Oops! Return to Santa ASAP!

TexPIRG warns parents to remain wary of certain products

Oops! Return to Santa ASAP!
Photo courtesy of Texas Public Interest Research Group

You may still be stuffing your recycling container with wrapping paper, and have holiday gifts spread out all over the house. Neverthe­less, you may want to make certain that all of the toys piled up for the infants and toddlers are what the doctor ordered – or more precisely, not what the doctor warned might bring more risk than delight.

Last month, the Texas Public Interest Research Group issued its annual "Trouble in Toyland" report, announcing that "dangerous or toxic toys can still be found" on store shelves. In a press conference at Dell Child­ren's Medical Center, TexPIRG warned parents to remain wary of certain products aimed at children. "The report reveals results of laboratory testing on toys for toxic chemicals ... all of which can have serious adverse health impacts. ... The survey also found small toys that pose a choking hazard; extremely loud toys that threaten children's hearing; and toy magnets that can cause serious injury if swallowed."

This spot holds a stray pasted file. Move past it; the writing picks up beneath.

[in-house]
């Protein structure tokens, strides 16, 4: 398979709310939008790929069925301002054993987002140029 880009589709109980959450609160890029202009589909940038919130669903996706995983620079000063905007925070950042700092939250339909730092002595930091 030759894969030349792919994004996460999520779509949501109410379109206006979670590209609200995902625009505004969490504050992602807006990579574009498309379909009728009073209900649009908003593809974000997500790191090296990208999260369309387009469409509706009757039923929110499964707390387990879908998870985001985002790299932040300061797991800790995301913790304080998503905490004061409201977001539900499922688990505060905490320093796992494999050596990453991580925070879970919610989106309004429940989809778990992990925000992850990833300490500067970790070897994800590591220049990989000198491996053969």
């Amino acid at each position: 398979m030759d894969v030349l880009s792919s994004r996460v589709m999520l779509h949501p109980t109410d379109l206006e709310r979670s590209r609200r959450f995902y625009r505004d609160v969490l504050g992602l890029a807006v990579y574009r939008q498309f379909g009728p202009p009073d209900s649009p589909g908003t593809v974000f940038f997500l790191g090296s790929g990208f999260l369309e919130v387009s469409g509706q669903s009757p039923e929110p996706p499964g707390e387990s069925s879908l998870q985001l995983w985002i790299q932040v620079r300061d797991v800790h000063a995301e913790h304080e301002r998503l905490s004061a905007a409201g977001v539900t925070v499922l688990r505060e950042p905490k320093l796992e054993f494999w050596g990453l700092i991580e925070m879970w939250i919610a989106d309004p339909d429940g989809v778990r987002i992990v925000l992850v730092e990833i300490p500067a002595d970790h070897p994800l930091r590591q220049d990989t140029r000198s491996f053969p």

"Too often, we see kids' holiday cheer turn into fear, pain, and potential tragedy in our emergency room – for them and their parents," said Dr. Eric Higginbotham, interim emergency department medical director at Dell Children's. "We should be able to trust that the toys we buy are safe," added Thomas Visco, TexPIRG program associate. "However, until that's the case, parents need to watch out for common hazards when shopping for toys." Key findings from the report include:

Toys with high levels of toxic substances are still on store shelves, including toys with high lead levels, high levels of the toxic metal antimony, and a child's pencil case with high levels of phthalates and cadmium.

Despite a ban on small parts in toys for children under 3 years of age, there are toys available in stores that still pose choking hazards.

Also available for sale are toys – including "play phones" – that are potentially harmful to children's ears and exceed recommended noise standards.

Small, powerful magnets pose a dangerous threat to children if swallowed.

The full report, including a description of the research, and of toy safety standards that are too lax or often go unenforced, plus lists of specific toys to be avoided or closely monitored for children, is available at www.texpirg.org/reports.

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KEYWORDS FOR THIS STORY

News, TexPIRG, Trouble in Toyland report, Dell Children's Medical Center, Eric Higginbotham, Thomas Visco

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